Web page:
As brave as Emmet

December 31, 2005

Stephen Gollogly of Monaghan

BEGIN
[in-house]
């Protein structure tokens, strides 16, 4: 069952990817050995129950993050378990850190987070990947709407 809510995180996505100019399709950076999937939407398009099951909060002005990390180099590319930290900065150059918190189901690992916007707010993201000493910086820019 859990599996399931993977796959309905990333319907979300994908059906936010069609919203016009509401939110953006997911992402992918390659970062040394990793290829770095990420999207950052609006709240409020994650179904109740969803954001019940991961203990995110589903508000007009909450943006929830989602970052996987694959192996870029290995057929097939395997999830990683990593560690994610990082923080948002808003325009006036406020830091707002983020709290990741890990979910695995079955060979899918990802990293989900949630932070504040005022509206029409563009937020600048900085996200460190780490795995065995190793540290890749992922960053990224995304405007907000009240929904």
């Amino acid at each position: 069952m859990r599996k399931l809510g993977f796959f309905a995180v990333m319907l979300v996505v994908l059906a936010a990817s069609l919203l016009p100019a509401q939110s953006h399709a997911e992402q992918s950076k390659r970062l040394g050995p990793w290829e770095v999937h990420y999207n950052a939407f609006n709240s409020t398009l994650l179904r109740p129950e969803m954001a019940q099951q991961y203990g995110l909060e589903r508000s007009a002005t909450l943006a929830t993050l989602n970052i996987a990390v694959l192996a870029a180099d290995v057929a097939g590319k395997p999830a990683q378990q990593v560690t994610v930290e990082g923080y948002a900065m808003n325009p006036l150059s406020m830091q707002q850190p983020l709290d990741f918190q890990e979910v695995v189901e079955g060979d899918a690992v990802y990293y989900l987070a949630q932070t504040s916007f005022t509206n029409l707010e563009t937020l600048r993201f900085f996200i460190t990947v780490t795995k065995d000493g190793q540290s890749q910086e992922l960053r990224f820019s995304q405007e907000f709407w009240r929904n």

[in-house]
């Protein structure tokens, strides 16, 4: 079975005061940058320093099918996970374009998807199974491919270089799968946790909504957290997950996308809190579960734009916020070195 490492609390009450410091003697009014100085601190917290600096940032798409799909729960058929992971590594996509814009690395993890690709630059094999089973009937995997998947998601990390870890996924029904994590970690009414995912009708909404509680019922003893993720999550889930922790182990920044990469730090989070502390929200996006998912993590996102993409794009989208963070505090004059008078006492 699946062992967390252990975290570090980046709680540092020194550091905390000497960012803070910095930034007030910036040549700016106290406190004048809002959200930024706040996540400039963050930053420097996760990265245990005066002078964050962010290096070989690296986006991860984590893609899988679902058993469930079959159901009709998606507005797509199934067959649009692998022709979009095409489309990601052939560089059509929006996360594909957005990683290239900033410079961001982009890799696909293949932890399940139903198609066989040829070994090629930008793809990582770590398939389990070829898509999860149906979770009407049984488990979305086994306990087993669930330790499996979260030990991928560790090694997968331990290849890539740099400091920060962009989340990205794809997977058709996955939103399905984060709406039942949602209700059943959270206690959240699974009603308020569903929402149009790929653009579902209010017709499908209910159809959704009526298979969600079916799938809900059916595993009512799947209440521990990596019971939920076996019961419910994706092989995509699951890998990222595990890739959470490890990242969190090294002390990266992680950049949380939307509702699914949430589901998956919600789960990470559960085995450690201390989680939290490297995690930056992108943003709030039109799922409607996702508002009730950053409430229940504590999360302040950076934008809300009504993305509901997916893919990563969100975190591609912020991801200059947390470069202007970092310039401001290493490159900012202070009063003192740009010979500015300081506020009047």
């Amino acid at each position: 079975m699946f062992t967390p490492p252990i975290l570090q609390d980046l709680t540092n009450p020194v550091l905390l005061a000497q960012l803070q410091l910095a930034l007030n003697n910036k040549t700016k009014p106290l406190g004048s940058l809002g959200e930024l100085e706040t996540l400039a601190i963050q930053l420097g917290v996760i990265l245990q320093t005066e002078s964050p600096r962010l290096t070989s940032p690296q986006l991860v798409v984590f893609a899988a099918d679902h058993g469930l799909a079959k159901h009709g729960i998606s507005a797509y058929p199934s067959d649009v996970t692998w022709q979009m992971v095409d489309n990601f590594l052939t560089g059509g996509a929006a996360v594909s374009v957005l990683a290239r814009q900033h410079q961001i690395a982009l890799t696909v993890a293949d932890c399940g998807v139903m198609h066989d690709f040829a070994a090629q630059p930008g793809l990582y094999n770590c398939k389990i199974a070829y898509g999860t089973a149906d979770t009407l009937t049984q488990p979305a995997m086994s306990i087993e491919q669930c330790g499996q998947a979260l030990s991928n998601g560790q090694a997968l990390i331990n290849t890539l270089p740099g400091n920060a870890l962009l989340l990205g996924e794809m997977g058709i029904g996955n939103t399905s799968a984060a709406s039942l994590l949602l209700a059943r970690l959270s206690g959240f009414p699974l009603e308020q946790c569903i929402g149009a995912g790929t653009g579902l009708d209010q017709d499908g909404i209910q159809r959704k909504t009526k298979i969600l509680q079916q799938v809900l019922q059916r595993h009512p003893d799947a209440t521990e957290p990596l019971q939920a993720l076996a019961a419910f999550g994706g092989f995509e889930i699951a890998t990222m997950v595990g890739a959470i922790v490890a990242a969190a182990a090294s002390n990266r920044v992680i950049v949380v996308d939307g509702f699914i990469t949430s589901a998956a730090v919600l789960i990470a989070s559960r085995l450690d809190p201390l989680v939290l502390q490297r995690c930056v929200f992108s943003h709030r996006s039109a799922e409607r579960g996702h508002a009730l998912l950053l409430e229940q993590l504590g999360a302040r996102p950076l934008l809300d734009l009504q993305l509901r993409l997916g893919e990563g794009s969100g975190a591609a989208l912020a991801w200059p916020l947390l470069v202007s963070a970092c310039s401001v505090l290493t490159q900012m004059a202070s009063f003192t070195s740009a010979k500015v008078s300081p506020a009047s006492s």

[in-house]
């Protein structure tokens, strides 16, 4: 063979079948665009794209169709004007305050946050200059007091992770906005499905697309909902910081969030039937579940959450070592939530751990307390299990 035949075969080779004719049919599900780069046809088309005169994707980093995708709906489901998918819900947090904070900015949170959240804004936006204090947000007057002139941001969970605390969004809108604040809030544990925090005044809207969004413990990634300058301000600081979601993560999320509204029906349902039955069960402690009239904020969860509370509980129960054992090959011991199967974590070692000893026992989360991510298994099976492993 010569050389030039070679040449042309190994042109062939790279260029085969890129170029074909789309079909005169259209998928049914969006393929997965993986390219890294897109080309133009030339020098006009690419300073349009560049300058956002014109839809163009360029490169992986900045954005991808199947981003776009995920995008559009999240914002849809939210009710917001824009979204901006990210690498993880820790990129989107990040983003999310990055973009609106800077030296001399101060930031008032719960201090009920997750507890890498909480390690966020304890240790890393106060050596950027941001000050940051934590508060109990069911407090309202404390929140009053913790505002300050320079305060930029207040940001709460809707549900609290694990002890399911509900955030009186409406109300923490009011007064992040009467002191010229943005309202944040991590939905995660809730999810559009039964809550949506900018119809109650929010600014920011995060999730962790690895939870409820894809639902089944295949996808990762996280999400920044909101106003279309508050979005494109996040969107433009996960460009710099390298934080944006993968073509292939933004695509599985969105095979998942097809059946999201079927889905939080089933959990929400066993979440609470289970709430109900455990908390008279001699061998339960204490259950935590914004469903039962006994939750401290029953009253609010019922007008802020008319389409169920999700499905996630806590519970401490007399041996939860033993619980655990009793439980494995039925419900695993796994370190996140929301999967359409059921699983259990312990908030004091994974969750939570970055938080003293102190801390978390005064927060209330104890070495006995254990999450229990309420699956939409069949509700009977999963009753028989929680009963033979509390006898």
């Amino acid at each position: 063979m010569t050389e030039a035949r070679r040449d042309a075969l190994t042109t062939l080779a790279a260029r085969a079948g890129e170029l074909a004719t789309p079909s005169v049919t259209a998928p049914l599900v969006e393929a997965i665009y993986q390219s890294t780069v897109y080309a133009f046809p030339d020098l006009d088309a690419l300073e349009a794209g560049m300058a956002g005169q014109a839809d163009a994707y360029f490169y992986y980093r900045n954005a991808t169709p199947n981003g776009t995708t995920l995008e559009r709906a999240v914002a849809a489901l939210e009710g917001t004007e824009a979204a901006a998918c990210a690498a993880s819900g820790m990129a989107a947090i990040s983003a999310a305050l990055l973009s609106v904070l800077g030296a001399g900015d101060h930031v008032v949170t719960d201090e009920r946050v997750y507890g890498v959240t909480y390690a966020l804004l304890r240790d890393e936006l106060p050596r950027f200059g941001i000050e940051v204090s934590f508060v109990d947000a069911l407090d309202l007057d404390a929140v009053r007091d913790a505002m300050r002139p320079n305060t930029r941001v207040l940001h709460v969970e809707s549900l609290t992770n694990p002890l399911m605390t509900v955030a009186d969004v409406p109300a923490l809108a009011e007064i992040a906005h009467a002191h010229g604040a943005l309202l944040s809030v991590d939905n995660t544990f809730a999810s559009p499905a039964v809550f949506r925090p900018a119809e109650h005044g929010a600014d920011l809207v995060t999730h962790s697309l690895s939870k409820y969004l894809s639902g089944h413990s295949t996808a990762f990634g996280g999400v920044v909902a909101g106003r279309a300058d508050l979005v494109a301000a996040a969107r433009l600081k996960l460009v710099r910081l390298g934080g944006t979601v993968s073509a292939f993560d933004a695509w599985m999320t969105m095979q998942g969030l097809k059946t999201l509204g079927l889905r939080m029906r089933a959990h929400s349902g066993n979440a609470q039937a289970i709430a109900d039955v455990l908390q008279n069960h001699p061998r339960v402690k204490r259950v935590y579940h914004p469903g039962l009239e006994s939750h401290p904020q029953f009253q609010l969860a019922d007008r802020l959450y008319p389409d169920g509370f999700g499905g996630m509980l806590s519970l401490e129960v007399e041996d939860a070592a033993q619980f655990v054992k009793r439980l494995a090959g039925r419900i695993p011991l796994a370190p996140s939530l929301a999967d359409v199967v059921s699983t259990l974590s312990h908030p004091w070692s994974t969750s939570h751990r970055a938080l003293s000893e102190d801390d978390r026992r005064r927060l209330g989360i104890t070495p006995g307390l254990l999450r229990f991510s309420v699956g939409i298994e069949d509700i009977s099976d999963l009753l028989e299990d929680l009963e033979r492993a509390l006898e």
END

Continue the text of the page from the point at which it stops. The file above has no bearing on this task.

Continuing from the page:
Carrick Emmets and Monaghan star Stephen Gollogly says he was lucky in 2005. Needless to say, he hopes his 'luck' continues in the coming year as he sets about cementing his progress at senior level. Twelve months ago, Stephen Gollogly hadn't a lot to look forward to on the football front - or so he thought. The pangs of a long Autumn mulling over defeat to Cavan in the Ulster Under 21 championship niggled away at his innate optimism and wearing the county colours again seemed a long way off into the distance. "Losing to Cavan was a very big let down, especially going out in the first round. "We just didn't perform at all," Monaghan's outgoing Under 21 captain explains. But as the fallen leaves gave way to frosty, snow-laden nights, others were busy running the rule over his talent and potential. It took a while for the darkness to turn to light though in Stephen's own mind. "My one and only goal at the start of the year was to do well with the under 21s but when it came to the bit the forwards didn't produce the form they had been showing earlier in the year and that, I thought, was that as far as the county scene went." And, initially, things did go from bad to worse for the exciting young attacker. "I had a fairly bad injury at the start of the year which set me back. "It was diagnosed as Gilmore's groin and I was referred to Mr. McEntee but he advised me that I didn't need an operation just three full months rest." So from October 2004 to the far side of January '05, there was little cheer, football-wise, for the flying forward. But things looked up in a big way as 2005 sped forward. The trial matches staged by Monaghan supremo Seamus McEnaney and his think-tank went very well - so well in fact that he was drafted into the senior county squad for the 2005 NFL series. Experience was duly garnered in the league with a few niggly injuries for comfort into the bargain. It was in a challenge game in the run up to the championship against Galway that Gollogly cemented his tenancy in Monaghan's elite group of footballers. Against none other than seasoned All-Ireland SFC medallist Sean Og de Paor - a football icon down the years for Stephen - the inventive Carrick ace shone like a beacon at centre-forward - his preferred position. The Galway outing was timely and his performance probably clinched Stephen's place on the Monaghan team down for championship duty against Derry in Clones. Some 20 year olds might have been a bit awestruck by such a lightning quick elevation up onto centre stage. Nerve-wreaking one supposes? "I was a bit nervous but once the ball was thrown in and I got into the action, it was just like another game, like playing at Emmet Park." At the wrong end of a resounding defeat to the Oak Leafers, Gollogly and co. were left to lick their wounds and leave most of the post-mortems to their success-starved fans. But, of course, Stephen himself has his thoughts on what made the difference at St. Tighernach's Park. "We couldn't contain paddy Bradley, simple as that. We didn't put enough pressure on the fellas supplying the ammunition to him - it was the fault of everyone on the team that he did so much damage. "He was getting quality ball into him all the time and we paid the price for that." After the euphoria of their victory in the NFL Division Two final over Meath, the Ulster SFC upset must have been a real downer? "Expectations were high all round, among the supporters and the players but we weren't taking on any teams of duds. "The Derry players all had great pedigree with fellas like Gerard Kane and Mark Lynch part of the minor team that won the All-Ireland in 2002. "They went into the game as favourites and came out winners and deservedly so." Stephen describes Monaghan's subsequent All-Ireland qualifying round encounter with London as a "no win" clash and one the team "just needed to get over." The game against Louth thereafter wasn't overly pleasant either. "I didn't really enjoy it until it was over, to be honest. "It was a great occasion in Breffni Park with about 15,000 people there and a lovely sunny evening but we didn't play well and although I thought we were the better team on a player by player basis, we still needed a goal from Hugh McElroy to see us safely through," he recalls. And his summary of the Tyrone game which signalled the end of their championship campaign? "I thought a lack of experience told on us that day and they had a bit more mental toughness about them too. "We played some good stuff to get ahead of them by a point at half-time but then their cuteness kicked in and we got it hard to stick with the pace." An obvious admirer of the talents of the aforementioned Kane and Lynch, the self-same Gollogly has steadily augmented his own personal fan club since starring himself on the underage front at college level. For several years, he was a leading light on Patrician High School college teams which secured a succession of Ulster titles from under 13 to under 16. In tandem with fellow would-be county senior James Conlon, the now University of Limerick-based Construction Studies pupil helped the south Monaghan bastion of academia and sporting excellence scoop the northern province's premier college title, the Rannafast Cup. That period of Stephen's football career remains a stand-out episode for him as, in addition, he won a county under 16 league and championship double with his beloved Emmets. That said, an acquaintance with the other side of the coin did visit him - along with the aforementioned Conlon and senior county team-mate Sean Downey - shortly afterwards with defeat in two county minor finals. A grand nephew of former Killanny legend Johnny McGuinness and son of erswhile Carrick Emmets Chairman, Peter Gollogly, Stephen's gravitation into the hurly-burly world of club, college and county football was practically pre-ordained. Blessed with the skill, metntal toughness and ambition to stand out on the football field, the young Gollogly made light of his diminutive frame which some alleged would hinder the development of his football career. "The question of my stature never really bothered me. "People had said that the likes of James McCartan of Down and Mickey Linden were a bit on the small side and wouldn't ever make that big of an impact but they went onto win All-Irelands and be two of the best footballers in the country for a time. "With the proper training and weights programme, you can be small but still more than strong enough to do well at the highest level," the 5'7" and 68kg speedster affirmed. The much vaunted attacker boasts a wise head on young shoulders and he seems comfortable in taking all the plaudits that came his way over the past year in his stride. So is he anticipating much more of the same in the coming year? "I'm not into any crystal ball-gazing but hopefully 2006 will see us repeat some of our better performances of 2005. "We'll all be trying our best to keep progressing and building on the league and championship run." But having tasted a certain flavour of the big time when taking the scalp of Meath at Croke Park and walking away with league medals, one wonders will Gollogly and co. still have the necessary hunger and ambition to rocks some well-padded boats this coming year? "Definitely. There's none of the lads I know that'll be happy or satisfied just with the league medal in their back pockets. "I know that the team-management will be pressing for some championship glory next year; that'll be the goal, I'm sure, just in the same way that getting promotion in the national league was the number one objective in 2005." Stephen confesses to looking forward to joining up with the panel again for collective training ahead of the forthcoming 2006 NFL season. He feels very comfortable among the rest of the panellists and is happy that there is a "good spread" of players in the panel from around the county, something he feels wasn't always the case during the reign of past county team-managements. So what has this Monaghan outfit got going for itself that other counties ought to respect this coming season? "We're a young, speedy, keen and very hungry group of players and a team-management who are all Monaghan men who have a passion for the county and a pride in the jersey," he responds in a matter-of-fact way. Stephen is looking forward to county training but he recognises that it'll be tough again. In preparation for the battle to hold down a place on the team, he will have undergone his own weights regime in the local gym in Carrick. From August to November he'll concentrate on building up his body in readiness for the rigours on the contests which lie ahead. "If you don't prepare then you won't excel on the field of play. "I've a lot to work towards in the coming year, like holding down a permanent place on the team. "I was lucky the way things went for me last year and I can't afford to be complacent about my form or my place in the squad next year."